September 2019
Volume 19, Issue 10
Open Access
Vision Sciences Society Annual Meeting Abstract  |   September 2019
What surface in the world is in best focus for the human eye?
Author Affiliations & Notes
  • Vivek Labhishetty
    School of Optometry, University of California Berkeley
  • Agostino Gibaldi
    School of Optometry, University of California Berkeley
  • Larry N Thibos
    School of Optometry, Indiana University
  • Martin S Banks
    School of Optometry, University of California Berkeley
Journal of Vision September 2019, Vol.19, 121. doi:https://doi.org/10.1167/19.10.121
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      Vivek Labhishetty, Agostino Gibaldi, Larry N Thibos, Martin S Banks; What surface in the world is in best focus for the human eye?. Journal of Vision 2019;19(10):121. doi: https://doi.org/10.1167/19.10.121.

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      © ARVO (1962-2015); The Authors (2016-present)

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Abstract

The retinal conjugate surface is the surface in the environment that is in best focus on the retina. We measured the shape of that surface in emme-tropic and myopic eyes as those eyes accommodated to different distances. Using the Indiana Scanning Wavefront Aberrometer (Liu et al., 2016), we measured wavefront-aberration data in 16 emmetropic and 18 myopic eyes in the central 30° of the visual field across 37 retinal locations (including fovea). We did so for eight accommodative stimulus distances. At each retinal location, we defined a ray from that location through the eye’s optical center and into the world. We moved a virtual object along that ray to find the distance at which the object would create the sharpest retinal image. To define sharpness, we used different image-quality metrics: Strehl ratio, equivalent width, and encircled energy. The results were very similar for all three metrics. In all eyes and accommodative states, there is significant astigmatism in the periphery with tangential axes. In emmetropes, the retinal conjugate surface is concave and consistently pitched top-back and rotated slightly nasal-back. The top-back and nasal-back effects are consistent with natural-scene statistics and the empirical binocular horopter. In myopes, the surface is less concave (consistent with a prolate or elongated eye shape) and is not consistently rotated top-back or nasal-back. Thus, the best-focus surface for emmetropes is reasonably well suited for the environment we usually experience. It is less well suited in myopes. These observations have important implications for the design of display screens and for the prevention of myopia.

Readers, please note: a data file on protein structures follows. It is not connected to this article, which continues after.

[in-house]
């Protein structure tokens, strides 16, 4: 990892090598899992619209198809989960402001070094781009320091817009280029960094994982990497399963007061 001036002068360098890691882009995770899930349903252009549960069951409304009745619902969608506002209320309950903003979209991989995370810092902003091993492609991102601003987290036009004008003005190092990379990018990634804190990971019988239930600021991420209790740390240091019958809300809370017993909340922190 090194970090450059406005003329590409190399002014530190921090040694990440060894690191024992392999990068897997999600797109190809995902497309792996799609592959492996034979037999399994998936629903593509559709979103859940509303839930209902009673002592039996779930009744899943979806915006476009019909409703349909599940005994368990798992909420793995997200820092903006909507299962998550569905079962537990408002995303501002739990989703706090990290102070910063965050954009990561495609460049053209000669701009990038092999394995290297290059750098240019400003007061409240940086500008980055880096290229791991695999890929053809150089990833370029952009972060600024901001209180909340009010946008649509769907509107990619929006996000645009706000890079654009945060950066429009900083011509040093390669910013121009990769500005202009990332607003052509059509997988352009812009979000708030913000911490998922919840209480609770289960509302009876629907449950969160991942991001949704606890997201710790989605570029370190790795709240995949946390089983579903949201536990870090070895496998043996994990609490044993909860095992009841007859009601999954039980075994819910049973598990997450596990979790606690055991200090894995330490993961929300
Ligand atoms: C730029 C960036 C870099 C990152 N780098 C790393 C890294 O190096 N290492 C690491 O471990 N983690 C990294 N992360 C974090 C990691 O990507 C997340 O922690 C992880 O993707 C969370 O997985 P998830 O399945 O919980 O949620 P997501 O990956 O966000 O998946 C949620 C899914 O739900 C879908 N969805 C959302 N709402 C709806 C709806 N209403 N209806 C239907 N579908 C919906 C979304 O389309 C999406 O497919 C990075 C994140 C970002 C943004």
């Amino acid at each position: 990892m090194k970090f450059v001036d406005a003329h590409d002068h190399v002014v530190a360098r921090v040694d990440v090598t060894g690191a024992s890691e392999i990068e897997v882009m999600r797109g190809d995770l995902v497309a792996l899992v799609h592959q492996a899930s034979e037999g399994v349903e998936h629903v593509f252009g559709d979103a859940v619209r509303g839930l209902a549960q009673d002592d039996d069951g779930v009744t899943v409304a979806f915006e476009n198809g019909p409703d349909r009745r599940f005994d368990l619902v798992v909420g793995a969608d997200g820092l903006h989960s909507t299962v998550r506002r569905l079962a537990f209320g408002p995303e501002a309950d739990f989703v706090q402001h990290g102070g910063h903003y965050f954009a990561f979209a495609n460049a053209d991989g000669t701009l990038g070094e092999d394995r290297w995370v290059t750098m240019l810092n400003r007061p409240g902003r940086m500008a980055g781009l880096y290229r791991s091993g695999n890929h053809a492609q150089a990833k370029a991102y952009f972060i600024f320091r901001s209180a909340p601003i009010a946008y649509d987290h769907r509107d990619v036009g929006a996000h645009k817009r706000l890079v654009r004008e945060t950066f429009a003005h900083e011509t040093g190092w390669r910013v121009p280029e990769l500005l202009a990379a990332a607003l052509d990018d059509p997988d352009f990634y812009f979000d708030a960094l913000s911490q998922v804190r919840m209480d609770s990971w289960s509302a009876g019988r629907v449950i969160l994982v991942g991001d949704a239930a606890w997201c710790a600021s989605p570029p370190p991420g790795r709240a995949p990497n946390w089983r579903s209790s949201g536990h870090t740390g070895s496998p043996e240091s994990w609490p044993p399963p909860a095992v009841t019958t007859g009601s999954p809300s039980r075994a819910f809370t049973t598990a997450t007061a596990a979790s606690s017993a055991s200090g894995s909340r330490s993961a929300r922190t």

Acknowledgement: NSF 
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